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Righting the Commons in Red Rock Canyon

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In this essay we examine the coil-bound notebooks kept at the summit of Turtlehead Peak in Red Rock Canyon, a recreational hiking trail on the immediate outskirts of Las Vegas. Of the many different sorts of entries, a “nature-culture binary” is the most dominant and unique pattern to be found in the journals. We argue that this nature-culture binary serves as a piece of rhetorical equipment useful for navigating the daunting ecological complexities of everyday life. Invoking culturally familiar tropes of sublimity-and-banality, hikers renew their civic vows by “righting” themselves through the journals. We thus argue that the notebooks ultimately serve as the locus of a “becoming-common” within discourse. At bottom, the nature-culture binary enables hikers to affirm—and in affirming make available, and in making available make possible—the noblest ideals and loftiest hopes of a shared material existence. We conclude by noting a darker implication of this rhetorical performance, namely that the seeds of a more harmonious ecological future are sown alongside a dangerously innocent self-righteousness.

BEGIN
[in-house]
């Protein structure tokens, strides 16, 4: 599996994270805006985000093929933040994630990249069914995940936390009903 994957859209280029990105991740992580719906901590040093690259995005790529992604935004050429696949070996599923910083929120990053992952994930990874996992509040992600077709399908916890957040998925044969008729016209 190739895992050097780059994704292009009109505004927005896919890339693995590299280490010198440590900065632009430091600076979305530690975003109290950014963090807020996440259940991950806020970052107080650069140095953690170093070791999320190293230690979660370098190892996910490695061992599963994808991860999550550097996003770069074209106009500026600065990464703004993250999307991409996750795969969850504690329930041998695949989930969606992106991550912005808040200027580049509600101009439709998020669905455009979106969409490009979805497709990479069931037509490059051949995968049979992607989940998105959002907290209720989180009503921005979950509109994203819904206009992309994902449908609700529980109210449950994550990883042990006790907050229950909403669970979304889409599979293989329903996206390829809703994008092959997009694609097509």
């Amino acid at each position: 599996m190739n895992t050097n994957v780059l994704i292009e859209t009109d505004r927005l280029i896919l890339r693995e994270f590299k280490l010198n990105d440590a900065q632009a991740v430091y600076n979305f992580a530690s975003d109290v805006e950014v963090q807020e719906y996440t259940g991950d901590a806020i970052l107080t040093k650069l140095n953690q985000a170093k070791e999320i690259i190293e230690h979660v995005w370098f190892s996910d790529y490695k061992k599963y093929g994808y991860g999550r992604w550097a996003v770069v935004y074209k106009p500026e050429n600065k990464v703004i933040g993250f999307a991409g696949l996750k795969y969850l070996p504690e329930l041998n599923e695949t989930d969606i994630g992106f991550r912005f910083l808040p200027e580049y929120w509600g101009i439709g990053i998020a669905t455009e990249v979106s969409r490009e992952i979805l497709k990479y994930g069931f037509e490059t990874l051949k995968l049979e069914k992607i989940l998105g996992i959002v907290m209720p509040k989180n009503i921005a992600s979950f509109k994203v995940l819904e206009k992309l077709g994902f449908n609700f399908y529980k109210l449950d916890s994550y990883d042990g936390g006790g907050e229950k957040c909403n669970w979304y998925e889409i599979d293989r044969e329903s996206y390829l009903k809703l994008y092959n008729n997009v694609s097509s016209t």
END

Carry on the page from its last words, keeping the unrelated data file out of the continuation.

Keywords: Becoming-common; Commons; Hiker Journals; Las Vegas; Nature-Culture Binary; Red Rock Canyon; Rhetorical Ecology; Righting

Document Type: Research Article


Publication date: June 1, 2008


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